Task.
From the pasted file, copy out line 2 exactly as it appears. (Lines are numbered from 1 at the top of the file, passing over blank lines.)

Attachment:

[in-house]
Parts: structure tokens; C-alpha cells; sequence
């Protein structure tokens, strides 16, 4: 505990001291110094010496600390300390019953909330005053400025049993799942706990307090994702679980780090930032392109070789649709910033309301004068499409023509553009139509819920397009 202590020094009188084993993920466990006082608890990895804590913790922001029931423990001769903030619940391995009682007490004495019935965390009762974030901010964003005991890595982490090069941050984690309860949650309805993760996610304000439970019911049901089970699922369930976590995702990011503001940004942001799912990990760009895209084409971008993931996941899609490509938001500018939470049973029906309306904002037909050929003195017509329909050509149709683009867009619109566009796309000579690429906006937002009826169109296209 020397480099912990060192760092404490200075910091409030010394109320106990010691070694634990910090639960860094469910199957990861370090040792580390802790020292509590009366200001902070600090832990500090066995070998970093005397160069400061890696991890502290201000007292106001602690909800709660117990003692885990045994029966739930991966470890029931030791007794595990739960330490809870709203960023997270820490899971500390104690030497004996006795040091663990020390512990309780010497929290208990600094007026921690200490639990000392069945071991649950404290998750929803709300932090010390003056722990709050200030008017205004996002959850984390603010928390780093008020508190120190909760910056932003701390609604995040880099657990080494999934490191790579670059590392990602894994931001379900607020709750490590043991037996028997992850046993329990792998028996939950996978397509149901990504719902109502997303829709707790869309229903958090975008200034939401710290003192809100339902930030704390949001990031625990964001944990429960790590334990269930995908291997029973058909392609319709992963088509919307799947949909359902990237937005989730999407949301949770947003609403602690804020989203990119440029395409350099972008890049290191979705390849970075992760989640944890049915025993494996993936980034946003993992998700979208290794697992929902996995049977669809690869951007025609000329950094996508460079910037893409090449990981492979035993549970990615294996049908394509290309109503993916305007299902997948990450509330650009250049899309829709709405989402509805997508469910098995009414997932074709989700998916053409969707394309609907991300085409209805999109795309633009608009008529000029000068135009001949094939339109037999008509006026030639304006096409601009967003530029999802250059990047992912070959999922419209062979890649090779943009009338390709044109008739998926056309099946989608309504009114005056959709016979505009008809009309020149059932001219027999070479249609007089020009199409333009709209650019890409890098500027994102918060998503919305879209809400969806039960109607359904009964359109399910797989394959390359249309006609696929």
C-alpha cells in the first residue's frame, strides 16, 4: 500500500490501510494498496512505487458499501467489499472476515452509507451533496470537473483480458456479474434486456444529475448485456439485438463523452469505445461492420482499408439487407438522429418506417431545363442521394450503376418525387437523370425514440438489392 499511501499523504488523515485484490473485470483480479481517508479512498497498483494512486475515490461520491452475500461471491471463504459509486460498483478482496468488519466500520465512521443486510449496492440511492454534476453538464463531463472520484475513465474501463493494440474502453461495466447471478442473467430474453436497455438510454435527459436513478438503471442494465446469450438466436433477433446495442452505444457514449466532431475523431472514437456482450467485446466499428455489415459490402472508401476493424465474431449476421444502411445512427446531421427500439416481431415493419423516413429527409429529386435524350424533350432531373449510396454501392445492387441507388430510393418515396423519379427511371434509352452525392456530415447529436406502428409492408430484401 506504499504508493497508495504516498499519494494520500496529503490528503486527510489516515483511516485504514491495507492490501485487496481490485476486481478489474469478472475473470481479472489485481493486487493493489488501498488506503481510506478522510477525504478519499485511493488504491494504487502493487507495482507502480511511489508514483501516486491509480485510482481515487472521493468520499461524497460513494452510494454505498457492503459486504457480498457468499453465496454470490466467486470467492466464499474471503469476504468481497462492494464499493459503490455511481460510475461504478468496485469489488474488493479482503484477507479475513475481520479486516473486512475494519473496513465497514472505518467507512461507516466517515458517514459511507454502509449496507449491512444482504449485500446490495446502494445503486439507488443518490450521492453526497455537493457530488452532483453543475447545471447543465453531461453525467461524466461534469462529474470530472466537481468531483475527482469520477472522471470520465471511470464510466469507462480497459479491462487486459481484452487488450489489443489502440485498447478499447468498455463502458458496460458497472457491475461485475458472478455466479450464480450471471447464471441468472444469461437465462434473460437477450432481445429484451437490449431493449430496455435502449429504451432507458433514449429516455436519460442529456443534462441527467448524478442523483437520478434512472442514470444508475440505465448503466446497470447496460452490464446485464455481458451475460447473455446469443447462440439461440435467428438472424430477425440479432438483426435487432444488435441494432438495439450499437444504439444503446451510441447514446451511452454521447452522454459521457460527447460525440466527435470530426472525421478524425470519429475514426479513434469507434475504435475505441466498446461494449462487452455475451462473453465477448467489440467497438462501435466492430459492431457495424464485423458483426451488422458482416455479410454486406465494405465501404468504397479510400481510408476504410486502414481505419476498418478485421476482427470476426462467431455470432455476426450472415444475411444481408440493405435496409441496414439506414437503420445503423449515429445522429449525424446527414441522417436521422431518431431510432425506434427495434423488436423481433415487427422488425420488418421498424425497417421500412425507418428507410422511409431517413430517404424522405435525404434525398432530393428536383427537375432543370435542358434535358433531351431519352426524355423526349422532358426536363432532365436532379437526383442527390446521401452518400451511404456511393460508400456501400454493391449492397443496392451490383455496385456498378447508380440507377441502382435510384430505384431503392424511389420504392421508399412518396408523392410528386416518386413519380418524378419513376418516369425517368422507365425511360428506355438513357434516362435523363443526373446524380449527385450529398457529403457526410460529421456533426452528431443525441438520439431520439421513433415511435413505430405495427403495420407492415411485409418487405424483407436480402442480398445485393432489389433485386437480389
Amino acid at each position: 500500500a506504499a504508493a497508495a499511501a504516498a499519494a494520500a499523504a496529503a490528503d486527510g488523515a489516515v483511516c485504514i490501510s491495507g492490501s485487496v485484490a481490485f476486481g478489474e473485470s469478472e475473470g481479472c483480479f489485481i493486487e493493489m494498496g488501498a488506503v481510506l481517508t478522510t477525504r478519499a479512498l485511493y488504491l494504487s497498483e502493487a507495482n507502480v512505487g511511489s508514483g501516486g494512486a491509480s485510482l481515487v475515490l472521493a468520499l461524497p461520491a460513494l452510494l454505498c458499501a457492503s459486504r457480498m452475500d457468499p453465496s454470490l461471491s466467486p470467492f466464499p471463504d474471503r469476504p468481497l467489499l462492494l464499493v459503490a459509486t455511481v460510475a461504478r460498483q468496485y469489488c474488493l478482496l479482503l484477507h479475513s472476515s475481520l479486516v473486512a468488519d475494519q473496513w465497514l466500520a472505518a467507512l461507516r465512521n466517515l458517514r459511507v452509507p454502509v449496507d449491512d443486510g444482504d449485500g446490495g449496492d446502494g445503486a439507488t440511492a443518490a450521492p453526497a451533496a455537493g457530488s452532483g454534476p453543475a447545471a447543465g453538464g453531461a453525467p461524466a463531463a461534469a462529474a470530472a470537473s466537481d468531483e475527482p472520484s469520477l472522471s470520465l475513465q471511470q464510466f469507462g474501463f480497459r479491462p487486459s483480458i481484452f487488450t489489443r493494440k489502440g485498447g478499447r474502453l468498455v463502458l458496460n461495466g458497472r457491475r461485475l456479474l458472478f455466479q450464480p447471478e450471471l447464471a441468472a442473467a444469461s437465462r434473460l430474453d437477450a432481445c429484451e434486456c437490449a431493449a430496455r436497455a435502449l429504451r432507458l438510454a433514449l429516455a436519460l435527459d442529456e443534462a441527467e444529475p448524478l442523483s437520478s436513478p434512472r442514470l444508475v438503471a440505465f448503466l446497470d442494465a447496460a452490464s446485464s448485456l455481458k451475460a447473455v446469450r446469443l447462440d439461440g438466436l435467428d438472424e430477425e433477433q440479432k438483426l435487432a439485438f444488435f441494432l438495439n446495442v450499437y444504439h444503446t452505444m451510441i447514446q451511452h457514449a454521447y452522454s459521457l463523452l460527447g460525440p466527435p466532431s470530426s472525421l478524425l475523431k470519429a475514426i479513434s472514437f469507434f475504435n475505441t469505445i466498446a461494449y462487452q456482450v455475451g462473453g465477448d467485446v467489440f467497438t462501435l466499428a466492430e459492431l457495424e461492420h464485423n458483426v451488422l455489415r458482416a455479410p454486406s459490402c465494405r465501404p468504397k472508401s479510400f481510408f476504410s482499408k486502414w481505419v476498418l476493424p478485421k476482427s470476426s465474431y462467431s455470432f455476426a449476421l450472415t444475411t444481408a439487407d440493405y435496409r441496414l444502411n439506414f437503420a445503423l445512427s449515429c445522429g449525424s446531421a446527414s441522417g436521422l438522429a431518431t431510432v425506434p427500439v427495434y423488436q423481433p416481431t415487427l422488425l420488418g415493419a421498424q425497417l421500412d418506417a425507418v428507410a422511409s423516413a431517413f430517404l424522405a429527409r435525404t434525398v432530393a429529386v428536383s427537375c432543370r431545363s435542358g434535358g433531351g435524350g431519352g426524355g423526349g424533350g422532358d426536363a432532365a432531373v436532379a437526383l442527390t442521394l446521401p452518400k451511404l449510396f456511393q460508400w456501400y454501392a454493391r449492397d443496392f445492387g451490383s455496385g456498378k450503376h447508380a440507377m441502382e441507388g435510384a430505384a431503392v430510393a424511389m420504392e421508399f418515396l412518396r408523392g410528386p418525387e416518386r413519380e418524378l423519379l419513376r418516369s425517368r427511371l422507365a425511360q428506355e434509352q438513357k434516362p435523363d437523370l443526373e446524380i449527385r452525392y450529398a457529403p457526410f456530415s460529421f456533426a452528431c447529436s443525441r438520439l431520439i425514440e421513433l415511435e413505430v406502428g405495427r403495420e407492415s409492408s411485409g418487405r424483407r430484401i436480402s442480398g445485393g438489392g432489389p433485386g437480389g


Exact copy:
Parts: structure tokens; C-alpha cells; sequence